In This Issue: When Do Children Learn to Take Turns?

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Across seven experiments, British scientists have shown how striped objects appear to slow down or speed up depending on the direction they're moving. Head in the direction of more information.
A regulatory change at the US Veterans Health Administration has implications for the training and licensure of clinical psychologists in the United States and other nations. Learn more.

A program on accreditation is being planned for the 2017 International Convention of Psychological Science (ICPS) in Vienna, Austria. More information coming soon.

APS Fellow Linda B. Smith is regarded as one of the world's leading researchers on children's word learning and visual-object recognition. Smith will discuss her research on how infants break into language in her keynote address at the Second International Convention of Psychological Science. Learn more about ICPS 2017.
An international team of psychological scientists has shown that people who score high on workaholism traits also have a heightened rate of psychiatric diagnoses such as depression and obsessive-compulsive disorder. Take a work break and read more.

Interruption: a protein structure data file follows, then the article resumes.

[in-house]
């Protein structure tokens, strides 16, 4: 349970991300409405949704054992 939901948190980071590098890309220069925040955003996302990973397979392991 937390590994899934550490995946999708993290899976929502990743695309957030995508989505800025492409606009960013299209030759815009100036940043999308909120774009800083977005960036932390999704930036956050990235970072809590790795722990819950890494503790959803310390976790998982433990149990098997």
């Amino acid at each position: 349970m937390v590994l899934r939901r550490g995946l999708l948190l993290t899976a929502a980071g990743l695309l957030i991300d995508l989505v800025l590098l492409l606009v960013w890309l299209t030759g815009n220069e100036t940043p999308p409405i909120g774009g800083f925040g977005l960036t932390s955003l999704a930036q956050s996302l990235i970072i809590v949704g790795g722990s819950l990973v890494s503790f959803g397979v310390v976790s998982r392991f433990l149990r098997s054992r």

In a study involving children ages 3 to 5, British researchers have narrowed down the age at which kids fully embrace the practice of taking turns with their peers. It's your turn to learn more.

Sessions covering such topics as psychological science programs in the developing world and what developmental psychology students should be learning about at-risk children will be part of the Teaching Institute preceding the International Convention of Psychological Science. The pre-conference Teaching Institute welcomes submissions for a poster session that will be held on Thursday 23 March 2017. Submissions that present empirical findings related to the teaching of psychology are especially encouraged, as are posters on methods and strategies for teaching integrative topics. Submit now.

Editors: S. Della Sala, J. Grafman
In one of the latest of numerous attempts to show new semantic learning in amnesiac patients, scientists in London report on their study of an accomplished actor who suffered several impairments in his autobiographical memory after hypoxic brain damage. The patient showed severe learning impairment when presented with passages from plays in which he had once performed and plays in which he had never appeared. But in a follow-up trial, he learned at the same rate as did control subjects. Learn more.

For more articles from leading international journals, visit the "Editor's Choice" archive.

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